FARGO — They’ve been on the front lines since the COVID-19 pandemic took hold in the Fargo-Moorhead metro area in mid-March.
As events were canceled, businesses were shut down and many people began working from home, these employees of hospitals, health care clinics and long-term care centers ensured that patients, residents and others continued to be cared for and served.
Here are some of their stories.
Registered nurse, intensive care unit, Sanford Broadway Medical Center
Harrington is assigned to Sanford’s COVID-19 special care unit, and said team members must use critical thinking skills each time they prepare to see a patient.
“Once you get gowned up and you’re in the room, there’s no turning around,” she said.
Fortunately, the unit works well together, Harrington said, lending a hand when needed.
If she feels nervous, she reminds herself that her work is the same, whether in the COVID unit or ICU.
“You are doing the same skills every day, just in more PPE (personal protective equipment), more sweating,” she said.
Licensed practical nurse, Sanford South University Medical Center
As part of Sanford’s ambulatory resource team, Pfeifer’s most recent assignment is with the COVID-19 drive-thru testing unit.
She said the operation has grown over the past few weeks, with more patients coming through and more tests being performed.
Because of her close proximity to patients, she wears several layers of PPE.
“I tell people, ‘I’m more protected than you are,’” Pfeifer said.
Registered nurse, Bethany on University
Tolbert made a career change from farming to nursing a while back, and has worked as an RN in the transitional care unit of Bethany on University for six years.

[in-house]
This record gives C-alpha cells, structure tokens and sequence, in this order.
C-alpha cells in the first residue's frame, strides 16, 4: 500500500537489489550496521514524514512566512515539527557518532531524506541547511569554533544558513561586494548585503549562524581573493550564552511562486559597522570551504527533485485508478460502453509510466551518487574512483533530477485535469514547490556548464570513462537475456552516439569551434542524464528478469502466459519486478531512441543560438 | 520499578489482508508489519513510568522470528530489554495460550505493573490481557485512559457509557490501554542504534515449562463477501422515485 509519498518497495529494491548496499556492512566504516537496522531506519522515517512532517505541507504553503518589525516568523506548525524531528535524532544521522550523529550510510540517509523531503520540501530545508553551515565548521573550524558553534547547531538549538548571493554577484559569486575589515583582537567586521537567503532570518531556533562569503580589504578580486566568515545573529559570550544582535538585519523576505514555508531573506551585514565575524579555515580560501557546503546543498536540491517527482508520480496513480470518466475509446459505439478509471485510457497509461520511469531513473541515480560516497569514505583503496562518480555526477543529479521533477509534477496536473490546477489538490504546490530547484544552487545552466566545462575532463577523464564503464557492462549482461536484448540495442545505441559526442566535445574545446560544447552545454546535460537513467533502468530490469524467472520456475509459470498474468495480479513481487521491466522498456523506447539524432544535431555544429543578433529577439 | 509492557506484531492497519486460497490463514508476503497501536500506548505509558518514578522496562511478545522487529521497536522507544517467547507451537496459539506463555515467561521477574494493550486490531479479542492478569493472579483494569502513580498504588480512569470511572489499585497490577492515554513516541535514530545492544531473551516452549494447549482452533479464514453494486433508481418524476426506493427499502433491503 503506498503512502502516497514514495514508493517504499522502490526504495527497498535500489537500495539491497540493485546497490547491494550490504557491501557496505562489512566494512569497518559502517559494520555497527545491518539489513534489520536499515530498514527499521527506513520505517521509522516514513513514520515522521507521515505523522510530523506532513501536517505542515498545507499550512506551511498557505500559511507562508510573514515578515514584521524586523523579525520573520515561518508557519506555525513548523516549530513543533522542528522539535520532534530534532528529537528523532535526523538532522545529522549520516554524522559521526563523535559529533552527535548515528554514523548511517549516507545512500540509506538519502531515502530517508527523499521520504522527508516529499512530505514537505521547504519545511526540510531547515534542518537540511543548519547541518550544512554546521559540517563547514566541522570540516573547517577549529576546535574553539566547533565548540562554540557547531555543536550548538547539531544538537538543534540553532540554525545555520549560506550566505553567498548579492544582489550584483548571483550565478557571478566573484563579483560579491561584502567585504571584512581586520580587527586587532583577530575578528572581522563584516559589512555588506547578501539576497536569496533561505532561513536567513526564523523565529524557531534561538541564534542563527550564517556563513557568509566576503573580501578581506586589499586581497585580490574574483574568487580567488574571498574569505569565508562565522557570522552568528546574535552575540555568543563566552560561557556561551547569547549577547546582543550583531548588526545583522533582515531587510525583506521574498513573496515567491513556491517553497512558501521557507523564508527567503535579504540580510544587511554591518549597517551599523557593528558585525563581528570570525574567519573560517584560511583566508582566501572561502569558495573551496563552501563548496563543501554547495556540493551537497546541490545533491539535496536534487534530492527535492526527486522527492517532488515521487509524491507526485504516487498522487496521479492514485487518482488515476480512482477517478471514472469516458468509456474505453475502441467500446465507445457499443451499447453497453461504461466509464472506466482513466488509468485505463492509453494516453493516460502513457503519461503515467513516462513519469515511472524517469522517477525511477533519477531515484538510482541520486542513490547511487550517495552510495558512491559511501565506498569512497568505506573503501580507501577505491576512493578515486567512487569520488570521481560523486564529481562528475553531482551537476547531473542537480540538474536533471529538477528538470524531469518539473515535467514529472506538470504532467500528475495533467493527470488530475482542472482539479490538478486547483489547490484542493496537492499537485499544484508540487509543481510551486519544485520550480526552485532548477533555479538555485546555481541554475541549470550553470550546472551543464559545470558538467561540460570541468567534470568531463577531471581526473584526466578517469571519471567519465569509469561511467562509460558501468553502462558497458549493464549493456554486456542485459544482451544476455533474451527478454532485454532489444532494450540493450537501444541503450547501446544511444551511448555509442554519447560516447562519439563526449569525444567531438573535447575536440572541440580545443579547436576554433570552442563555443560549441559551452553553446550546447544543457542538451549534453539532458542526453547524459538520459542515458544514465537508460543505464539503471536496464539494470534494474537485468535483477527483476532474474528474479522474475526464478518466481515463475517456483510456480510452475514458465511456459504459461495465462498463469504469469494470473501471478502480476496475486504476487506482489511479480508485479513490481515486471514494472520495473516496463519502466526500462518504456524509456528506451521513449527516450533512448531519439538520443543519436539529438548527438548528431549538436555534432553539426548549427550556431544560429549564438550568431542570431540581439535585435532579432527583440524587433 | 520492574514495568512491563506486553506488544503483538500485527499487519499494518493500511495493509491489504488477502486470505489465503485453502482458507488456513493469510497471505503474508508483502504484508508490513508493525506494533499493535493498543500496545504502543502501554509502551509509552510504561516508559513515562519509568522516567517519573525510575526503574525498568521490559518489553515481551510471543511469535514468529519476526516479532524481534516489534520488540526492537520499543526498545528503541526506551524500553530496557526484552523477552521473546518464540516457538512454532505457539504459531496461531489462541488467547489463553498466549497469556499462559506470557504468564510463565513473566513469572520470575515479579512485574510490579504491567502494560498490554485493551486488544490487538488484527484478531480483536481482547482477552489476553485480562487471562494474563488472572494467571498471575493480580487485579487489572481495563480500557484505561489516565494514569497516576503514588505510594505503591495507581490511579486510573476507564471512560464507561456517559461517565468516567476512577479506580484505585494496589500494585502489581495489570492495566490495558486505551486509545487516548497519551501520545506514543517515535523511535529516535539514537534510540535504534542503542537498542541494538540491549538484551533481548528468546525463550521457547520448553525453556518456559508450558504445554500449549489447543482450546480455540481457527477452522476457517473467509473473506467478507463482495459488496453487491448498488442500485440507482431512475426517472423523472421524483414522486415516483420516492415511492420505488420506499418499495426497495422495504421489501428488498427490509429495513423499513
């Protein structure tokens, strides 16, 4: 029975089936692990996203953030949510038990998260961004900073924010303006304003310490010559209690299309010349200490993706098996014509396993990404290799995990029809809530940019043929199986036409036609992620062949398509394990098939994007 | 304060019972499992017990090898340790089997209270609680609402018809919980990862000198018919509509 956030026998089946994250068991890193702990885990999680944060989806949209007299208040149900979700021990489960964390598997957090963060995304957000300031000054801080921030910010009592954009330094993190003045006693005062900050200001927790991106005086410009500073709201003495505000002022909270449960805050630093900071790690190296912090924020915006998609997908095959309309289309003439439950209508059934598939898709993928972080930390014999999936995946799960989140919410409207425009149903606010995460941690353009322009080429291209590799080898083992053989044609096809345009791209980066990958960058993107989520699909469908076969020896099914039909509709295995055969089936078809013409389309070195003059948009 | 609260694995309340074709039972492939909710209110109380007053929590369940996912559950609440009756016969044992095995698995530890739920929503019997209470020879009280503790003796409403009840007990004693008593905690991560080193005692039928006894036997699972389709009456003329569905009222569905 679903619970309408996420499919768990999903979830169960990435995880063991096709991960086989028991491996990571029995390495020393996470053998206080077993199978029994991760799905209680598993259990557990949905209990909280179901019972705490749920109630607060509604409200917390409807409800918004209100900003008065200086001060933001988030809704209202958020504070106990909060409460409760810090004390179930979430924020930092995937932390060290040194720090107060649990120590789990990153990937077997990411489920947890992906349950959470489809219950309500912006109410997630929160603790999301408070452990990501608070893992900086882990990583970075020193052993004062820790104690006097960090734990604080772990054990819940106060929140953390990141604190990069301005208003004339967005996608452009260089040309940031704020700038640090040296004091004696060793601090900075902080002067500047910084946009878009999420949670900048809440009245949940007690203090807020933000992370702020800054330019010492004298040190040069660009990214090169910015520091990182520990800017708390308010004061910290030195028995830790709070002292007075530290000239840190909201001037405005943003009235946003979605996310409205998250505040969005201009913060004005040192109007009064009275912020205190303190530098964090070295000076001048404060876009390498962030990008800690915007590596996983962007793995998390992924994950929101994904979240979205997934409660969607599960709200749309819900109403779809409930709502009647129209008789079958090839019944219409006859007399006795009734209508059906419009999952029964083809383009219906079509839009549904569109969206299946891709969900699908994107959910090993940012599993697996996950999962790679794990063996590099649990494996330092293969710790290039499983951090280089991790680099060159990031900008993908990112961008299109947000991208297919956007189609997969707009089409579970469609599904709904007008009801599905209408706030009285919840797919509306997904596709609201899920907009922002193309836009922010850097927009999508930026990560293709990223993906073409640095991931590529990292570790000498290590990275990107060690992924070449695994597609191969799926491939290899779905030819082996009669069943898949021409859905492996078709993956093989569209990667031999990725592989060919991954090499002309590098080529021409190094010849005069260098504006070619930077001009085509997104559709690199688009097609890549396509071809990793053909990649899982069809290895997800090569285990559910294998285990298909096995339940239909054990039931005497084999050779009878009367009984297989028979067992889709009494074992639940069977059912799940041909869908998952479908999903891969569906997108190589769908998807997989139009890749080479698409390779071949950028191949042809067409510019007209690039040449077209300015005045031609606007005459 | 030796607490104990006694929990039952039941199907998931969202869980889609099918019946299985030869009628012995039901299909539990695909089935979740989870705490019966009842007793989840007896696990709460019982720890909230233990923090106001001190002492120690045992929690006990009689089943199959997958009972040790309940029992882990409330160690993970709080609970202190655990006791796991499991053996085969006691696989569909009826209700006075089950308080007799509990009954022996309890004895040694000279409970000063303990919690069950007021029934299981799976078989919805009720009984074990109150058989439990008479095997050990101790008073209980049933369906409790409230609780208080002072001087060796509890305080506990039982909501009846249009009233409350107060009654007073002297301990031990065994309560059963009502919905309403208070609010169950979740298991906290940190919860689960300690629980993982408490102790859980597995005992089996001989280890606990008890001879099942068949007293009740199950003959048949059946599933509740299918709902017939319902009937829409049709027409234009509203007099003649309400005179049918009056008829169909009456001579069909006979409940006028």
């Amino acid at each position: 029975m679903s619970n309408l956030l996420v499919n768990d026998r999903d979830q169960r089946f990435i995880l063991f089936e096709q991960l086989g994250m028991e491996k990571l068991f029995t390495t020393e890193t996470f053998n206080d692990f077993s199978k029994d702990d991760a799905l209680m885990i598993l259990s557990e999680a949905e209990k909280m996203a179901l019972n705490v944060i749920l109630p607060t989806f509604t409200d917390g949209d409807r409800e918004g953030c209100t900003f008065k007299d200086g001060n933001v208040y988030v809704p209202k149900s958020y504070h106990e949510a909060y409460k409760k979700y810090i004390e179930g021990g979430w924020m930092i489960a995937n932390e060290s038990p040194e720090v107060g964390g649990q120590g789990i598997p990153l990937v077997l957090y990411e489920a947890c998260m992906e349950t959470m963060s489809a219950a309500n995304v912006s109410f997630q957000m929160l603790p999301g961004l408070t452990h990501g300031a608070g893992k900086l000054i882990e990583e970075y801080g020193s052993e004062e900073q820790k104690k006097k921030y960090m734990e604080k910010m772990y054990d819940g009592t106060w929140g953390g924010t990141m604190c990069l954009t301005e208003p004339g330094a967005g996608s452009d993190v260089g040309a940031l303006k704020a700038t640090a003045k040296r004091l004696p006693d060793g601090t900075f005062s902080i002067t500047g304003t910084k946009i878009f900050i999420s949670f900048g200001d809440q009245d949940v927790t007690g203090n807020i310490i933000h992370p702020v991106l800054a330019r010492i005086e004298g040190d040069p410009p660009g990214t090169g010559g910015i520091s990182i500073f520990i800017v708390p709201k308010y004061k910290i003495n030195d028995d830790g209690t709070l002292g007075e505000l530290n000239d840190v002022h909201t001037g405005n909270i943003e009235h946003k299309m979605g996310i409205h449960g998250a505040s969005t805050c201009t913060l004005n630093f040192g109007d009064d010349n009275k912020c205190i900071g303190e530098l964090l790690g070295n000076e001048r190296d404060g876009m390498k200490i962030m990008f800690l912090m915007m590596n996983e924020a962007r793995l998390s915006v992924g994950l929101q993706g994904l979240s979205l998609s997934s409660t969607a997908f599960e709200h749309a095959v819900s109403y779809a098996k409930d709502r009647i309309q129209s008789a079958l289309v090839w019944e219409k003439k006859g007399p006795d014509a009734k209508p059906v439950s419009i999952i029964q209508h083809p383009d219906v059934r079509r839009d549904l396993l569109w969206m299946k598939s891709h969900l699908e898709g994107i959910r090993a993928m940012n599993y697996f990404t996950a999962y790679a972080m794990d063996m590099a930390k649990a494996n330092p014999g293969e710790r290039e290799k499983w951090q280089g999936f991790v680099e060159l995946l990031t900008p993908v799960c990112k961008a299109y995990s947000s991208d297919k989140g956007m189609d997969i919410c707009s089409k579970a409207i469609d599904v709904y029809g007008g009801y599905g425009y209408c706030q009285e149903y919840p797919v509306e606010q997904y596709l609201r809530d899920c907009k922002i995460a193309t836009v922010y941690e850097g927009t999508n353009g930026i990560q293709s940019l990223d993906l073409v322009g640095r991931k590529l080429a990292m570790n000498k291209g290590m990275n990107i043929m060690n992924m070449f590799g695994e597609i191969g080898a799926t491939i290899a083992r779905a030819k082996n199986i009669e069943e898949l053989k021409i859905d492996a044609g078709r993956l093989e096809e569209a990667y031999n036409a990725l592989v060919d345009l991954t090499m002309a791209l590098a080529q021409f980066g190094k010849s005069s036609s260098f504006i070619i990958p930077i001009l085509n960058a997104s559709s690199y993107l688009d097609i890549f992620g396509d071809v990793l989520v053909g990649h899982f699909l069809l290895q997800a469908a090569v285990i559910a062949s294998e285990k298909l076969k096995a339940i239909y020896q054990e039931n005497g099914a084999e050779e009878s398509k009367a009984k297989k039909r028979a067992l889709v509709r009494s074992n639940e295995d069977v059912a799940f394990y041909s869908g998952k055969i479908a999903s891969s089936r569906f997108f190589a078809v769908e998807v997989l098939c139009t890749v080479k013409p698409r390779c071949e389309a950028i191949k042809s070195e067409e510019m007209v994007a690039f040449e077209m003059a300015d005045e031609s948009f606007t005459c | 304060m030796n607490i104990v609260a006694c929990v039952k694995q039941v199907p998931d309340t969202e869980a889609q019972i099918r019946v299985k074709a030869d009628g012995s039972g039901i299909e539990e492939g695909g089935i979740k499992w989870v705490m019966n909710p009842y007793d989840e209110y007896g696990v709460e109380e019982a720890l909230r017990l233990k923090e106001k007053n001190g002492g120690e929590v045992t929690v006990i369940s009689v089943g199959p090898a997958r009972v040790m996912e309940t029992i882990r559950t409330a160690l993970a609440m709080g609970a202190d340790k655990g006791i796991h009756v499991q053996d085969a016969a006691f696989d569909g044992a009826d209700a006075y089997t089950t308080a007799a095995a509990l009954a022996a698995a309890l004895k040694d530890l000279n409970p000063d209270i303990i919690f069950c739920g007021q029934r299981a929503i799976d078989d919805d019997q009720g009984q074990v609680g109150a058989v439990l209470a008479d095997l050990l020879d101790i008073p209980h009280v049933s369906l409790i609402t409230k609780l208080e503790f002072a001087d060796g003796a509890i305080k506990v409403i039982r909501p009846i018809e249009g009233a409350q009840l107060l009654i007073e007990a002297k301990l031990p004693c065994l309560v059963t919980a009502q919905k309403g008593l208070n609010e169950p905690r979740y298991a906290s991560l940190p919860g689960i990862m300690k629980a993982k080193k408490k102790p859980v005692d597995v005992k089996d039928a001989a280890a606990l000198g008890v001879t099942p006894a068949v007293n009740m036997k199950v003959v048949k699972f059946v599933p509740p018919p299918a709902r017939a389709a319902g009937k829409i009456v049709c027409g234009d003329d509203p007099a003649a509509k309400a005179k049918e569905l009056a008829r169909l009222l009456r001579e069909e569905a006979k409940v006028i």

He helps seniors through rehabilitation after they’ve had surgery or an injury. Since the start of the pandemic, the volume of patients coming through the TCU is up about fourfold because everyone must be screened for COVID-19 first, Tolbert said.
Though it means extra work, it’s what he signed up for.
“I feel like I'm in the right place doing the right thing at the right time,” he said.
Certified nursing assistant/certified medical assistant, Bethany on University
Kupfer grew up in Vietnam and came to the U.S. as a young adult. Now, at age 40, she’s spent the last 18 years working at Bethany on University.
The biggest challenge of the pandemic, she said, has been keeping residents in their rooms rather than allowing them to socialize, in an effort to prevent the spread of infection.
She said they have a good team at Bethany and everyone works hard.
“We love our residents a lot and keep everybody happy,” Kupfer said.
Respiratory therapy supervisor, Essentia Health
Kautzman typically works with COVID-19 patients who are more critically ill; for example, those with asthma or other respiratory conditions.